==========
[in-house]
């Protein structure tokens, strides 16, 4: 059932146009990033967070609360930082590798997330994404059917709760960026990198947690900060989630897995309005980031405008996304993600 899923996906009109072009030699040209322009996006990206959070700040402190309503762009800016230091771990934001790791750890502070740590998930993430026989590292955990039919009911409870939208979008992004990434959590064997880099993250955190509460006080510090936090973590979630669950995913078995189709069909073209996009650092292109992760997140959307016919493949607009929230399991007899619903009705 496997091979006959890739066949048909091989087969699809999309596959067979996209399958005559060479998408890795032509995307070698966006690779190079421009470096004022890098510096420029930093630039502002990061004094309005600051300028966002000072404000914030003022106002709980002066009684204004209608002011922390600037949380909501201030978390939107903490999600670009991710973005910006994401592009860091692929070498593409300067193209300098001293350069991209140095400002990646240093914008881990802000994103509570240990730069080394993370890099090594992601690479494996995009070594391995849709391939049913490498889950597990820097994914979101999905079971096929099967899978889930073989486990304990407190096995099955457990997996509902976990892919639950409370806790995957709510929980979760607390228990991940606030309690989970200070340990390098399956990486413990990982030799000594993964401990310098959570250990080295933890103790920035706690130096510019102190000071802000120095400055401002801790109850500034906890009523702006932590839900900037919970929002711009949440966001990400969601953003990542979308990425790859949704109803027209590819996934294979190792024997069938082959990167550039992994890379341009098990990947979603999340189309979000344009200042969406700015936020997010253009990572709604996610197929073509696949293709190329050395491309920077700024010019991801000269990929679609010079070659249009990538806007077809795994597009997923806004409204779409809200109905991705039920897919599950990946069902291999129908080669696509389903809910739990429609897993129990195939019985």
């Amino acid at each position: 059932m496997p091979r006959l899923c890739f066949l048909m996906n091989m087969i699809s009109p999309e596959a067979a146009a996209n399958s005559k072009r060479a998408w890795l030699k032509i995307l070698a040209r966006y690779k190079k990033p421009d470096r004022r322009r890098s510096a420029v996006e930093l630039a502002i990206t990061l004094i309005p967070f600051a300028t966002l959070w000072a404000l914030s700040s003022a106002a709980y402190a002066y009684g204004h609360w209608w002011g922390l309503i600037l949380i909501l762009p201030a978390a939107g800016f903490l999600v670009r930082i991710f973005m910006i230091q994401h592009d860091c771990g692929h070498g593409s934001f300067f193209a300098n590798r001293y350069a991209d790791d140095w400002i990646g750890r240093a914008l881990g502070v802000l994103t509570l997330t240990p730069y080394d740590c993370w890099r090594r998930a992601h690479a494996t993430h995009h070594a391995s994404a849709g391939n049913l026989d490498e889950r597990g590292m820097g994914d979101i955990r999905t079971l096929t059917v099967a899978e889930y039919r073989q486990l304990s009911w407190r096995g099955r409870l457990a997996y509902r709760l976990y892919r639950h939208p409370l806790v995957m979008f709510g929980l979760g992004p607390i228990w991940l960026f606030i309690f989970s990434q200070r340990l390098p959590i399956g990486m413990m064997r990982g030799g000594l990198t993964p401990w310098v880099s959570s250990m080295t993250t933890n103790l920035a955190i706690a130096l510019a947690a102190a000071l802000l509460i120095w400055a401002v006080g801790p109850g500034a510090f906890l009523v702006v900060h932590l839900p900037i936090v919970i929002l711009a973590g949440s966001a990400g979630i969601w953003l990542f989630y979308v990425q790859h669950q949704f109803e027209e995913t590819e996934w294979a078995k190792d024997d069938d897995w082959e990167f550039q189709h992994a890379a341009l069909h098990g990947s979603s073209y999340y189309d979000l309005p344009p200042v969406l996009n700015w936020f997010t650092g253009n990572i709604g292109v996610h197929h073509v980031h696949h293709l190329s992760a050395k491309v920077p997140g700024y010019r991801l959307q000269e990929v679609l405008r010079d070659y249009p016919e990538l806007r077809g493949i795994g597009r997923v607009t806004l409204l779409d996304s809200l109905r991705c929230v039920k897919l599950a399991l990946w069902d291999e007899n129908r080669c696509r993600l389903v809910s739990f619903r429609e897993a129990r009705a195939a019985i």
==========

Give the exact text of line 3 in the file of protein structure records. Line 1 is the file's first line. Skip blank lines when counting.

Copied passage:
């Amino acid at each position: 059932m496997p091979r006959l899923c890739f066949l048909m996906n091989m087969i699809s009109p999309e596959a067979a146009a996209n399958s005559k072009r060479a998408w890795l030699k032509i995307l070698a040209r966006y690779k190079k990033p421009d470096r004022r322009r890098s510096a420029v996006e930093l630039a502002i990206t990061l004094i309005p967070f600051a300028t966002l959070w000072a404000l914030s700040s003022a106002a709980y402190a002066y009684g204004h609360w209608w002011g922390l309503i600037l949380i909501l762009p201030a978390a939107g800016f903490l999600v670009r930082i991710f973005m910006i230091q994401h592009d860091c771990g692929h070498g593409s934001f300067f193209a300098n590798r001293y350069a991209d790791d140095w400002i990646g750890r240093a914008l881990g502070v802000l994103t509570l997330t240990p730069y080394d740590c993370w890099r090594r998930a992601h690479a494996t993430h995009h070594a391995s994404a849709g391939n049913l026989d490498e889950r597990g590292m820097g994914d979101i955990r999905t079971l096929t059917v099967a899978e889930y039919r073989q486990l304990s009911w407190r096995g099955r409870l457990a997996y509902r709760l976990y892919r639950h939208p409370l806790v995957m979008f709510g929980l979760g992004p607390i228990w991940l960026f606030i309690f989970s990434q200070r340990l390098p959590i399956g990486m413990m064997r990982g030799g000594l990198t993964p401990w310098v880099s959570s250990m080295t993250t933890n103790l920035a955190i706690a130096l510019a947690a102190a000071l802000l509460i120095w400055a401002v006080g801790p109850g500034a510090f906890l009523v702006v900060h932590l839900p900037i936090v919970i929002l711009a973590g949440s966001a990400g979630i969601w953003l990542f989630y979308v990425q790859h669950q949704f109803e027209e995913t590819e996934w294979a078995k190792d024997d069938d897995w082959e990167f550039q189709h992994a890379a341009l069909h098990g990947s979603s073209y999340y189309d979000l309005p344009p200042v969406l996009n700015w936020f997010t650092g253009n990572i709604g292109v996610h197929h073509v980031h696949h293709l190329s992760a050395k491309v920077p997140g700024y010019r991801l959307q000269e990929v679609l405008r010079d070659y249009p016919e990538l806007r077809g493949i795994g597009r997923v607009t806004l409204l779409d996304s809200l109905r991705c929230v039920k897919l599950a399991l990946w069902d291999e007899n129908r080669c696509r993600l389903v809910s739990f619903r429609e897993a129990r009705a195939a019985i």